NICHE or NO NICHE!
(pronounced either neesh or nitch....both are acceptable)
As a serious photographer, or dedicated hobbyist, have you found your niche?
Have you discovered a subject you love to photograph above everything else? If you can answer that question with a confident “yes”, then stop reading and go spend this time photographing more puppies, mushrooms, brides or whatever your passion is!
But if you are inclined to answer that question with a hesitant “maybe” or a frustrated “no”, then continue reading to get my perspective on how to find your niche, or more importantly, how to decide if you really need to have a niche!
If you travel in photography circles, you no doubt have run across discussions that give advice about narrowing down your subject matter to what you truly love to photograph, and then concentrating on honing your skills in that specific area or genre.
Usually these discussions end with something like, “Don’t worry if you haven’t found your niche, or discovered your signature style, just keep on shooting and it will come.” And many times it does! Your niche often evolves and will bring a certain level of comfort and encouragement to help you move forward in a specific direction.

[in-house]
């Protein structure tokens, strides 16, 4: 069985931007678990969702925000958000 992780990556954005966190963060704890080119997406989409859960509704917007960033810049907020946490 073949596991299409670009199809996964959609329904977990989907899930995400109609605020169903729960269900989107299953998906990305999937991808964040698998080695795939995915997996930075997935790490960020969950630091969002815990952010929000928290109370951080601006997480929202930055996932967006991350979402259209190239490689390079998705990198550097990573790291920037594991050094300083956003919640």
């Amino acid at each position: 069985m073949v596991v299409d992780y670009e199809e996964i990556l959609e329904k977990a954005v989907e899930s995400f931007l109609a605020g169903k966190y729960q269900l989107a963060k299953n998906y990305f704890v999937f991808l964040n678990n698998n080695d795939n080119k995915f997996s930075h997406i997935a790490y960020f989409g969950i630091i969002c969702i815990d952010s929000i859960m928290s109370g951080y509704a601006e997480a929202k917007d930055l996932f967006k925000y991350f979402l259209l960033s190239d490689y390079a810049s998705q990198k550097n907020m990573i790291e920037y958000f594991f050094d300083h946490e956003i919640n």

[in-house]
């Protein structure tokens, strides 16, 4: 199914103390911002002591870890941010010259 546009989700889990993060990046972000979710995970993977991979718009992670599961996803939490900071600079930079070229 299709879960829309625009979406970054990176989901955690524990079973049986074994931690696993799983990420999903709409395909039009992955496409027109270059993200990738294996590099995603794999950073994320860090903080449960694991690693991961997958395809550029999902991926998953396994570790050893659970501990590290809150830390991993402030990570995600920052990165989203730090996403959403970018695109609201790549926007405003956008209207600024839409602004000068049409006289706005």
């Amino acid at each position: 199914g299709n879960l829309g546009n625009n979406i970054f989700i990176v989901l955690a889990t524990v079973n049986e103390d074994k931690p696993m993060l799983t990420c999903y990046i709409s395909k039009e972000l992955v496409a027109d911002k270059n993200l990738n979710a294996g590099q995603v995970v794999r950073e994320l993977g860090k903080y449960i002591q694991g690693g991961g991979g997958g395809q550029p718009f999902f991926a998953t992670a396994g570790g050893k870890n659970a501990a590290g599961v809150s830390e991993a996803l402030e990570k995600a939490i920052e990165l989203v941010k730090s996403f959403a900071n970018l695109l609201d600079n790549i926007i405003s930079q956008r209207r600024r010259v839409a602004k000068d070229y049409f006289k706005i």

But I have discovered that many photographers, even many who have been shooting for years, (or decades like me), still haven’t found their niche!! Why not! For me, limiting the genre of photography I enjoy, or the subjects I like to shoot, or the styles I like to experiment with, feels too boring, too restrictive, too confining, like being in a photographic prison! (Okay, that last part may be a bit dramatic!)
For years I thought about this and worried about it. If I continued to photograph everything I saw that was interesting to me, I probably would never be skillful at shooting anything, (you know, to paraphrase the saying, “A Jack (or Jill) of all trades is a master of none”). But I knew if I had to limit or curtail what I photographed, the joy I find in photography would be greatly diminished.